Dr Marcus Bunyan is an Australian artist (https://marcusbunyan.com), researcher, curator and writer. He curates Art Blart art and cultural memory archive, which posts mainly photography based exhibitions from around the world. The website has over 1,500 posts in its archive, a readership of 3,000 people a day and over 5,000 likes on Facebook. The site is being archived by Pandora from the National Library of Australia. All Australian and international artists and exhibitions can be be found in the archive section of the website:

A selection of his writing can be found on the Marcus Bunyan writings page or on the Writing page of his personal website. If you need to contact Marcus please email him at bunyanth@netspace.net.au.

Marcus’ art practice investigates the boundaries between identity, space and environment. He trained as a classical black and white photographer but since 2004 has used all forms of images to make his work, from found to analogue and digital. He is fascinated by the paradoxes of contemporary life: the fracturing of the image plane, the ethics and morals of humans, the choices human beings make in environments. Some of his work has come to focus on fighter aircraft and the people (usually men) who fly them: to be as one with the latest technology, the speed, the thrill of flying; the reason to fly such war machines, to fight for freedom and democracy, to bomb and kill; and the moral and ethical choices that human beings make, to undertake one action over another. He uses found images of fighter planes which are then digitally manipulated. Recent times have seen a return to classical work which continues early explorations of spaces and places, using digital and film cameras to record glances, meditations and movement through different environments.

His doctoral thesis at RMIT University, Melbourne, Pressing the Flesh: Sex, Body Image and the Gay Male (part of which can be found at the web page) investigated the link between self-esteem and body image and traced the development of male body image within photographic practice and gym culture.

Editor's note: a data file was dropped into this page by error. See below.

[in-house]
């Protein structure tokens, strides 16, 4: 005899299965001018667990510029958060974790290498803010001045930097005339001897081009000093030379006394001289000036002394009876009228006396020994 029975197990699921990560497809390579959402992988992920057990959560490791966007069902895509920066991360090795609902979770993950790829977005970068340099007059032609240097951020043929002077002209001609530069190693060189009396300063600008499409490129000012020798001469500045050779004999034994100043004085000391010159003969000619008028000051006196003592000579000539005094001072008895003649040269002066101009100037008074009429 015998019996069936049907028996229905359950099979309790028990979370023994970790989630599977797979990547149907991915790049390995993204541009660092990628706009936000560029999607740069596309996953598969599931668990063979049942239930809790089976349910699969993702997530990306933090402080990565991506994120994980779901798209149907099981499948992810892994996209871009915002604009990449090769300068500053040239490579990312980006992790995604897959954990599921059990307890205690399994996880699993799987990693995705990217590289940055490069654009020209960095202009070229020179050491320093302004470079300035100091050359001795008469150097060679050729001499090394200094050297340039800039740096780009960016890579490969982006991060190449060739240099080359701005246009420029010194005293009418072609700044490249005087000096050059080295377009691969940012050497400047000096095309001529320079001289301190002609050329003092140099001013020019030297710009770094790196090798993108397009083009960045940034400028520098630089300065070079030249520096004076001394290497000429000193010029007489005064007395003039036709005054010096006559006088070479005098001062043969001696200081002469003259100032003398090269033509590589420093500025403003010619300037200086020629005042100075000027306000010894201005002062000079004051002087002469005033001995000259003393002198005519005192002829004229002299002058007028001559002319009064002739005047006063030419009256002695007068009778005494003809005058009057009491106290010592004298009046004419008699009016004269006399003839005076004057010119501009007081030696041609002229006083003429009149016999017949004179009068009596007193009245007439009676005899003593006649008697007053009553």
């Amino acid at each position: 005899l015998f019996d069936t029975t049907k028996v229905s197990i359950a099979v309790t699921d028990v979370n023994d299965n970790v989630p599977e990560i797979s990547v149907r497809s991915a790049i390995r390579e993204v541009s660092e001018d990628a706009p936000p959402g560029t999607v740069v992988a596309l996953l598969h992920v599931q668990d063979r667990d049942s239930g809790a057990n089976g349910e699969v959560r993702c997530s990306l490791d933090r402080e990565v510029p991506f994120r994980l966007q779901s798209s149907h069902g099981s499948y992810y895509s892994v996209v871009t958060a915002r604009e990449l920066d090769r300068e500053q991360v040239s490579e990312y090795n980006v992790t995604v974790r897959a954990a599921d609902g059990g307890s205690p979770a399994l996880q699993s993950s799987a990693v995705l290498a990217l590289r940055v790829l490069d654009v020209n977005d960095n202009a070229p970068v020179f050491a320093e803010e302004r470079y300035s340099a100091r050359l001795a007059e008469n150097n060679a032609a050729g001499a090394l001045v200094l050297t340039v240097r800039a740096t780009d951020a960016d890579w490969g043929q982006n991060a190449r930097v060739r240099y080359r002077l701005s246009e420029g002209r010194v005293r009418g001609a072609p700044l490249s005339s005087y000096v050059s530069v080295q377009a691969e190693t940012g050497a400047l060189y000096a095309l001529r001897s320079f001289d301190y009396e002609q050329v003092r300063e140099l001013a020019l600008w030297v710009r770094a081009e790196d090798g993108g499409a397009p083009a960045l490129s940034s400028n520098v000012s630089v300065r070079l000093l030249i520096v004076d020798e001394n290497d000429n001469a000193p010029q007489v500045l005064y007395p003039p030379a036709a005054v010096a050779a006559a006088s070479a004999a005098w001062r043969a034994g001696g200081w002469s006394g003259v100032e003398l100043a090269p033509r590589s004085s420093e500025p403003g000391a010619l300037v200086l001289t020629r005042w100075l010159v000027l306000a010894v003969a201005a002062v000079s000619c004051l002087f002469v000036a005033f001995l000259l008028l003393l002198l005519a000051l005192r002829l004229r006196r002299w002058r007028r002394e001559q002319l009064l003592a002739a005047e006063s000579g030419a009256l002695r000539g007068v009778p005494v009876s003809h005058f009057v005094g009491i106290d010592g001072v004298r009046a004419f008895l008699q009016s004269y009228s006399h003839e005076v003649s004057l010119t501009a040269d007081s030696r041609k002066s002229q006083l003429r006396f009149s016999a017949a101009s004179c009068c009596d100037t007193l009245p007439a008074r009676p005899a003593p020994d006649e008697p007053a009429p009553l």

In 2013 he finished a Master of Art Curatorship at The University of Melbourne. In 2019 he undertook a two month photographic research tour of Europe studying some of the great masters of European and American photography such as Brassaï, Berenice Abbott, André Kertesz, Robert Frank, Ara Güler, Robert Capa, Henri Lartigue, Josef Sudek, and August Sander.

Visit his website at www.marcusbunyan.com

Photographs are available for purchase from any of my series. As a guide, a digital colour 16″ x 20″ costs $1000 plus tracked and insured shipping. For more information please see my store web page.




Marcus Bunyan (Australian, b. 1958) 'Women in orange' London 2017/2022


Marcus Bunyan (Australian, b. 1958)
Women in orange
From the series The sun does not move 2017-2022
Digital colour photograph


Marcus Bunyan (Australian, b. 1958) 'A Day in the Tiergarten' 2019-2020


Marcus Bunyan (Australian, b. 1958)
From the series A Day in the Tiergarten 2019-2020
Digital colour photograph


Marcus Bunyan (Australian, b. 1958) ‘Untitled’ from the series ‘The Night Journey’ 2019


Marcus Bunyan (Australian, b. 1958)
From the series The Night Journey 2019
Digital colour photograph on cotton rag


Marcus Bunyan (English-Australian, b. 1958) 'Untitled' 2019 From the series 'Oblique'


Marcus Bunyan (Australian, b. 1958)
From the series Oblique 2019
Digital colour photograph


Marcus Bunyan. 'Too Much of the Air' 2015


Marcus Bunyan (Australian, b. 1958)
From the series Too Much of the Air 2015
Digital colour photograph


Marcus Bunyan. 'Untitled' 2013 From the series 'upside, down' 2013


Marcus Bunyan (Australian, b. 1958)
From the series upside, down 2013
Digital photograph



Visit his website at www.marcusbunyan.com

7 Responses to “Dr Marcus Bunyan curates Art Blart: art and cultural memory archive”

  1. 1 Rodney
    December 17, 2012 at 6:37 pm